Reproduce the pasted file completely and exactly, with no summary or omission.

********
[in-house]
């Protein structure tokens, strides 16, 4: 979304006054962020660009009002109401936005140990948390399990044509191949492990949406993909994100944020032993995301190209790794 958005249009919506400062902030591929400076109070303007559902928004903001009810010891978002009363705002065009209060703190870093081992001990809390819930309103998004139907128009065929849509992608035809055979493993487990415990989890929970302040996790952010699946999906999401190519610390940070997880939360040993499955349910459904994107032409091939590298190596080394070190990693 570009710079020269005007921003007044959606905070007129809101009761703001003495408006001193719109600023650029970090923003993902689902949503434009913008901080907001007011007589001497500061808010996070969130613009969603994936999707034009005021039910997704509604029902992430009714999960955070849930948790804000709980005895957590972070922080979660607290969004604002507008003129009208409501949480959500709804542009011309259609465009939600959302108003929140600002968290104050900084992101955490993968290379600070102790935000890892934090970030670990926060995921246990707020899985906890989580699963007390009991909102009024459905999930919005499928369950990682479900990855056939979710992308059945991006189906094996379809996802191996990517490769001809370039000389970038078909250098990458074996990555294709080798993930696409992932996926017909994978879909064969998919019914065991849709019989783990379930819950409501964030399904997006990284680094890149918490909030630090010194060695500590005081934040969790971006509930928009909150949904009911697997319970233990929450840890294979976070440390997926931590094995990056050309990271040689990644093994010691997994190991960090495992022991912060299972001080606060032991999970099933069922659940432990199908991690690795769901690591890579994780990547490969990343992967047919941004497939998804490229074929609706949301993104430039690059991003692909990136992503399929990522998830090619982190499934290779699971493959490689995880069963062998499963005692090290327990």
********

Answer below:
[in-house]
């Protein structure tokens, strides 16, 4: 979304006054962020660009009002109401936005140990948390399990044509191949492990949406993909994100944020032993995301190209790794 958005249009919506400062902030591929400076109070303007559902928004903001009810010891978002009363705002065009209060703190870093081992001990809390819930309103998004139907128009065929849509992608035809055979493993487990415990989890929970302040996790952010699946999906999401190519610390940070997880939360040993499955349910459904994107032409091939590298190596080394070190990693 570009710079020269005007921003007044959606905070007129809101009761703001003495408006001193719109600023650029970090923003993902689902949503434009913008901080907001007011007589001497500061808010996070969130613009969603994936999707034009005021039910997704509604029902992430009714999960955070849930948790804000709980005895957590972070922080979660607290969004604002507008003129009208409501949480959500709804542009011309259609465009939600959302108003929140600002968290104050900084992101955490993968290379600070102790935000890892934090970030670990926060995921246990707020899985906890989580699963007390009991909102009024459905999930919005499928369950990682479900990855056939979710992308059945991006189906094996379809996802191996990517490769001809370039000389970038078909250098990458074996990555294709080798993930696409992932996926017909994978879909064969998919019914065991849709019989783990379930819950409501964030399904997006990284680094890149918490909030630090010194060695500590005081934040969790971006509930928009909150949904009911697997319970233990929450840890294979976070440390997926931590094995990056050309990271040689990644093994010691997994190991960090495992022991912060299972001080606060032991999970099933069922659940432990199908991690690795769901690591890579994780990547490969990343992967047919941004497939998804490229074929609706949301993104430039690059991003692909990136992503399929990522998830090619982190499934290779699971493959490689995880069963062998499963005692090290327990």